Who's Driving Climate Denial? Big Companies and Conservative Media
A new study from professors at Oklahoma State University has found that Republicans and Democrats have never been so far apart on climate issues.
Fox News' Megyn Kelly interviews The Weather Channel co-founder John ColemanMedia Matters for America
"What was once a modest tendency for Congressional Republicans to be less pro-environmental than their Democratic counterparts has become a chasm—with Republicans taking near-unanimous anti-environmental stances on relevant legislation in recent years, especially 2015," the study said.
This distance between the parties was further exacerbated by the rise of the Koch-funded Tea Party, which took the hard line of fully dismissing the climate change threat, often making climate change a lightning rod for voters who were outraged at Washington.
As they stoked fears about the U.S. government attempting to pass legislation to limit greenhouse gas emissions, the Tea Party normalized climate denial throughout the Republican Party, according to Oklahoma State University's Prof. Riley E. Dunlap and Jerrod H. Yarosh, and Michigan State Associate Professor Aaron M. McCright.
Global warming views by party controlling for education and era. Illustration: Dunlap et al. (2016)The Gallup Organization
Another study, cited by The Guardian Tuesday, concludes that the growth of conservative media has cemented this gap.
Conservative newspaper The Wall Street Journal was found to publish inaccurate information on the topic, according to a report by Media Matters for America.
"Out of 93 climate-related opinion pieces published in the Journal during the time period examined, 31 featured climate science denial or other scientifically inaccurate claims about climate change (33 percent)," Media Matters for America said.
A 2013 study found that those Americans who consumed news from conservative news sources such as Fox had a higher distrust of science and scientists, than did those who read or watched non-conservative media.
Breaking through to those who fiercely deny the existence of climate change is no easy task, the Oklahoma State University researchers concluded.
The countermovement includes "fossil fuel corporations and business allies like the U.S. Chamber of Commerce, conservative think tanks and their funders, conservative media, and a large supporting cast of front groups, bloggers and contrarian scientists," the Oklahoma State University study said.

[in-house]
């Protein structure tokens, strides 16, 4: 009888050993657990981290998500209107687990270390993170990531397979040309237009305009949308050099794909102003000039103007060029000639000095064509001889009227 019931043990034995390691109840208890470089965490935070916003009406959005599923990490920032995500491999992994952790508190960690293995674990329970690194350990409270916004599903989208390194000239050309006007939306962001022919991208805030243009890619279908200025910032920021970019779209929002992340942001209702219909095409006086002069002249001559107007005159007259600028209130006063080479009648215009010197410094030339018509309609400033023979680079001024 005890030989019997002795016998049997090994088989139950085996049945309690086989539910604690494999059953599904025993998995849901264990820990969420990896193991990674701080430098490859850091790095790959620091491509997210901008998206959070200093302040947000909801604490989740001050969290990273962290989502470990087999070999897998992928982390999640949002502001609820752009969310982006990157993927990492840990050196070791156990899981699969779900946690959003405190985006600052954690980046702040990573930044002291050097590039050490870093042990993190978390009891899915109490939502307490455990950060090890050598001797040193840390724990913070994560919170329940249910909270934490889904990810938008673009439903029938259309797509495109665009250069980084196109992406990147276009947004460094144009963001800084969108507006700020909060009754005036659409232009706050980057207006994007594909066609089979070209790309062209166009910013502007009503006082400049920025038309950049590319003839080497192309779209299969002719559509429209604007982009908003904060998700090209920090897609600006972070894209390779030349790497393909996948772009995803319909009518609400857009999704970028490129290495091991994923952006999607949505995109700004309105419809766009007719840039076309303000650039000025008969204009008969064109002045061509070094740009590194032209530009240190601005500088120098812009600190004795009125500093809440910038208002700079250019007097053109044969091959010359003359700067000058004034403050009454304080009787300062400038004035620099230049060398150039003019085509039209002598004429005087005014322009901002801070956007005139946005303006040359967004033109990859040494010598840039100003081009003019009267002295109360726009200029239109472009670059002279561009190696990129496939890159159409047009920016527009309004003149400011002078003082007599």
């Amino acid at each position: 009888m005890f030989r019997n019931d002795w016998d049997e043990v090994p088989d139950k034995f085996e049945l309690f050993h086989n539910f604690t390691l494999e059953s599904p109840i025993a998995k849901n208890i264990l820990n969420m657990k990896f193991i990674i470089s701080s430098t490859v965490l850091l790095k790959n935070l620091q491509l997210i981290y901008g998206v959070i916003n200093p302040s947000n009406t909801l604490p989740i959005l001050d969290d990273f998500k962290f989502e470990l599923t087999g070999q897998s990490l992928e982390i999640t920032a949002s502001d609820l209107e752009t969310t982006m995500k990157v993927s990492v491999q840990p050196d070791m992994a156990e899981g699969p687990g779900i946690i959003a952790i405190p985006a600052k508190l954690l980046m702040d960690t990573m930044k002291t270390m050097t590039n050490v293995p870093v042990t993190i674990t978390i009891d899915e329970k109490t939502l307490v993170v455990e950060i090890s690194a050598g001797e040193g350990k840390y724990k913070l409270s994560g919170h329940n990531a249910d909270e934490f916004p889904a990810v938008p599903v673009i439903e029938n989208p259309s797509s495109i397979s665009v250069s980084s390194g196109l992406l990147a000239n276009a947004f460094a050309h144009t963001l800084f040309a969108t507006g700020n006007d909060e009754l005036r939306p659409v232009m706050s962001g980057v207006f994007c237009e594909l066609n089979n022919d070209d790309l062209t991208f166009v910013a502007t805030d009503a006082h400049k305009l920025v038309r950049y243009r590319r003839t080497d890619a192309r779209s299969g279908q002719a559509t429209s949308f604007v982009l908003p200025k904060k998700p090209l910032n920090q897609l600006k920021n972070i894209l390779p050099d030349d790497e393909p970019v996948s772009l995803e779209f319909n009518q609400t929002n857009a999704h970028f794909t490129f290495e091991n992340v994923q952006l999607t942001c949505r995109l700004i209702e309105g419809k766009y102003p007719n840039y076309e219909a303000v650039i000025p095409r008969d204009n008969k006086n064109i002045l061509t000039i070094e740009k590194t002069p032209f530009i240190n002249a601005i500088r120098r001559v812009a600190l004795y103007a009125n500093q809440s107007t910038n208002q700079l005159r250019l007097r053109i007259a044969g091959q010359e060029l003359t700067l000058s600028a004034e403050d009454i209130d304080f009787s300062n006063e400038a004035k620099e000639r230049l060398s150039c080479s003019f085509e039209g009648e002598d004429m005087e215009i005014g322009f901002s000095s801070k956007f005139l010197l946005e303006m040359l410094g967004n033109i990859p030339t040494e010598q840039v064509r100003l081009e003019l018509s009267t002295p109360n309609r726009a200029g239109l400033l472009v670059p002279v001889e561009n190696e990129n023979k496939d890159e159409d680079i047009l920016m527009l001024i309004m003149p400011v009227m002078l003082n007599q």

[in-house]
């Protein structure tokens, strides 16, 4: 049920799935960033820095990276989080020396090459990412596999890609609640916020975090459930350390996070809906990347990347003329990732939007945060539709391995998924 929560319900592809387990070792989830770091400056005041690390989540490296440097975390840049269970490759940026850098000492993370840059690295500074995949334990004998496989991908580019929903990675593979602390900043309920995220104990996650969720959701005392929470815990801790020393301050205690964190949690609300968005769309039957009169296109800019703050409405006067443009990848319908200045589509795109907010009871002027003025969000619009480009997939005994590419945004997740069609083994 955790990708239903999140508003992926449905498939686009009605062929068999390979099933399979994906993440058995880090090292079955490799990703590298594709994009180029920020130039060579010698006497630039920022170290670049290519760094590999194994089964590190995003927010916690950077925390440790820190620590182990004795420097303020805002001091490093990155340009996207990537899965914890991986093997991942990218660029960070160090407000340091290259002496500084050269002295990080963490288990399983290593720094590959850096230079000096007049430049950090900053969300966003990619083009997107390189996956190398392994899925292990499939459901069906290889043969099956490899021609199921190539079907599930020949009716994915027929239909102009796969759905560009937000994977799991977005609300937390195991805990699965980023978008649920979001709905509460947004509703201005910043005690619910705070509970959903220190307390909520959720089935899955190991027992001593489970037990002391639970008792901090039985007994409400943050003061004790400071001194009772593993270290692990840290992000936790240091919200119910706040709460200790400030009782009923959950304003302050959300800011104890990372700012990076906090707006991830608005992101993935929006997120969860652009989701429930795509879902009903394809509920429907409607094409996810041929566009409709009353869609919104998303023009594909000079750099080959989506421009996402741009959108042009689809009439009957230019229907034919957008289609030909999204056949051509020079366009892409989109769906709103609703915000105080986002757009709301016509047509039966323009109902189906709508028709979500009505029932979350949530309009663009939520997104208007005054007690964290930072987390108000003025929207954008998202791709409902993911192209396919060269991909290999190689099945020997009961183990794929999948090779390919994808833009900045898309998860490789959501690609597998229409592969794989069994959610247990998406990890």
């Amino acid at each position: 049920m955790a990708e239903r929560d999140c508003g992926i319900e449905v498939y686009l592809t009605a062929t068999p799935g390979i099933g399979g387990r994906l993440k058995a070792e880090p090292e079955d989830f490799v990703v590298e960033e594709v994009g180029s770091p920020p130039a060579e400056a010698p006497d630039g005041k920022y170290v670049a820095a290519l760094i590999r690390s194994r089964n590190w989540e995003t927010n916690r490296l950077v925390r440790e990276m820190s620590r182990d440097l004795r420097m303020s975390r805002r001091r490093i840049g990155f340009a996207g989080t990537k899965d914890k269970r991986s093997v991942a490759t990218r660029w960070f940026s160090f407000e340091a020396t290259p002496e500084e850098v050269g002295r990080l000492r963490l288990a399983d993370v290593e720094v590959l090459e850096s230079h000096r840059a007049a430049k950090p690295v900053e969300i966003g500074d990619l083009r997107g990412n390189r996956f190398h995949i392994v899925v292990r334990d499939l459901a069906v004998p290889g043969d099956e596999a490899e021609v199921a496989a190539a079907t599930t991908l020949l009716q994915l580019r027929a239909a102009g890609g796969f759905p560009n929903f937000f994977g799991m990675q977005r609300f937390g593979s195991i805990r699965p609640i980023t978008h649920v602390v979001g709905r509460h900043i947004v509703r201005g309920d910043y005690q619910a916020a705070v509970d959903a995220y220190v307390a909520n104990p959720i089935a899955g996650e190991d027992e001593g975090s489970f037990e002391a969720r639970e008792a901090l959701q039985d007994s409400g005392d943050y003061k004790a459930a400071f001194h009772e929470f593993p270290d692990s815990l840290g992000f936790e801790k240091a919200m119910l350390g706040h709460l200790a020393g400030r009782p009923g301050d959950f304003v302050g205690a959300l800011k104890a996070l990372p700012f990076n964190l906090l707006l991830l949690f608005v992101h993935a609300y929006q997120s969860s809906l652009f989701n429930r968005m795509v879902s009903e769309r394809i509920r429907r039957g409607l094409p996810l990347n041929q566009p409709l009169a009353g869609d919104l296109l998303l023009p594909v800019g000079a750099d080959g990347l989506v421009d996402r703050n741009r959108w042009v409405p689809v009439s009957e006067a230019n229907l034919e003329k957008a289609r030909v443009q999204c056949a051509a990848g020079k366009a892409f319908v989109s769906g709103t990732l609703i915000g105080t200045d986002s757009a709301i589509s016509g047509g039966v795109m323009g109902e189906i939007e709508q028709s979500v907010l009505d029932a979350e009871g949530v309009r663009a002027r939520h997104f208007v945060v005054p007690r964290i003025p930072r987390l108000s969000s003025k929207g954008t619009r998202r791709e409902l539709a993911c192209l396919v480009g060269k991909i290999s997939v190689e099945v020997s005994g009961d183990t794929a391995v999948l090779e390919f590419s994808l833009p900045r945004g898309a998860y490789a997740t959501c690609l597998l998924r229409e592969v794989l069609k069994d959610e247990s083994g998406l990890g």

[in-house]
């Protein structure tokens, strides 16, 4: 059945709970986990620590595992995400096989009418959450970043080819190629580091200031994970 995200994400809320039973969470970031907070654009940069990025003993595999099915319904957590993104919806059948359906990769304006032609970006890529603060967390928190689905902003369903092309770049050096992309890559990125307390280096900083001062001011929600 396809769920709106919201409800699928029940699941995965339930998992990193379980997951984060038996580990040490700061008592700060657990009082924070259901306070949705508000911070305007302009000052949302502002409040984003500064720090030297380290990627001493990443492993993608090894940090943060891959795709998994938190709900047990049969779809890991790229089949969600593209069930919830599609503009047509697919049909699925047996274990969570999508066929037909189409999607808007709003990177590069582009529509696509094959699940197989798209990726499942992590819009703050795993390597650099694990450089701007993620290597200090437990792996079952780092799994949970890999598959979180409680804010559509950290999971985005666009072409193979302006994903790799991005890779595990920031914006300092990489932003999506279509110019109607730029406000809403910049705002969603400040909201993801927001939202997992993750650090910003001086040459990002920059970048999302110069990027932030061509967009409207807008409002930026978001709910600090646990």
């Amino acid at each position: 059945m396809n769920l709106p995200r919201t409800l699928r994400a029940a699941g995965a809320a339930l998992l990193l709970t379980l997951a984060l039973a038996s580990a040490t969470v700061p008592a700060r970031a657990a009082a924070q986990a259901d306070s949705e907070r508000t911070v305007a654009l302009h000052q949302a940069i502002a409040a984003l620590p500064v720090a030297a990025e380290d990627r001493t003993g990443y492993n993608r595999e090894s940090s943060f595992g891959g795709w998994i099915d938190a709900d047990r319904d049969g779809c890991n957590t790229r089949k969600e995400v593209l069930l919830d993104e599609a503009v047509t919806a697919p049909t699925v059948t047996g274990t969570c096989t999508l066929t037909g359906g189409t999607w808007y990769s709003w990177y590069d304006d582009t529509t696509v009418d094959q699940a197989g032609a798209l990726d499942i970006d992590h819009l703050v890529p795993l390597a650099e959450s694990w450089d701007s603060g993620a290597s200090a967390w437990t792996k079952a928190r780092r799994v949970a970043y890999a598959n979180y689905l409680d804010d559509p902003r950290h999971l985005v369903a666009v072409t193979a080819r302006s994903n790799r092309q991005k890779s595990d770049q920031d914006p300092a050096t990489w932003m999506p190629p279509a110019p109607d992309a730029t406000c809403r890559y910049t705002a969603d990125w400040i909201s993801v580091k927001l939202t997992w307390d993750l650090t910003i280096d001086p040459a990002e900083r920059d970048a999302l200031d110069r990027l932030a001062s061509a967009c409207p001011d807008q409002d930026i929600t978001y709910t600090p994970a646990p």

"Does any persuasive framing strategy hold special promise for penetrating Republicans' partisan/ideological identities? The evidence so far gives us little basis for optimism."
Since Republicans have spent so long telling their constituents that climate change is not a serious threat, they are in no position to do anything about it in government.
This leaves the Democrats with the responsibility to pass as much legislation to lessen the impact of climate change and deal with its consequences. Since Republicans insist on vetoing nearly all legislation concerning the threat, it is likely that if Hillary Clinton is elected, she will have to follow Obama's footsteps and implement policy through executive actions.
Conservative media and politicians may not be the only reasons why Americans are so divided about the climate: Corporate groups are also hedging their bets and throwing investment behind both sides, an investigation by Reuters found.
Some of the country's most vocal corporate supporters of Obama's environmental programs have been found to be funding some of the most ardent anti-climate change politicians in Washington. Among these companies are PepsiCo, Dupont and Google, Reuters said on Tuesday.
Though companies often split their campaign donations to both parties, arguing for both sides of a particular issue may be a problem, the head of the Investor Responsibility Research Center Institute Jon Kukomnik told Reuters.
"There really needs to be a process that looks at these issues … at C-suite and board levels on a periodic basis," he said.
Of the 35 biggest U.S. companies which signed on to Obama's American Business Act on Climate Change Pledge last year, 25 of these companies are supporting Congressional climate deniers by helping to fund their campaigns.
These climate deniers include North Dakota Republican Congressman Kevin Cramer, who once argued the Earth was getting cooler and not warmer, and Oklahoma Republican Sen. Jim Inhofe, who once held up a snowball in the Senate to prove that global warming is not occurring.
Other companies which signed the environmental pact and then gave political donations to climate deniers are Mondelez, Google, AT&T, Verizon and GE.
Only GE responded to Reuters' requests for comment, saying it supports "elected officials based on a wide range of issues." The company insists it has been "outspoken about the need to address climate change."
Sen. Inhofe said businesses might have signed the environmental pact because it appeared politically expedient to do so at that moment.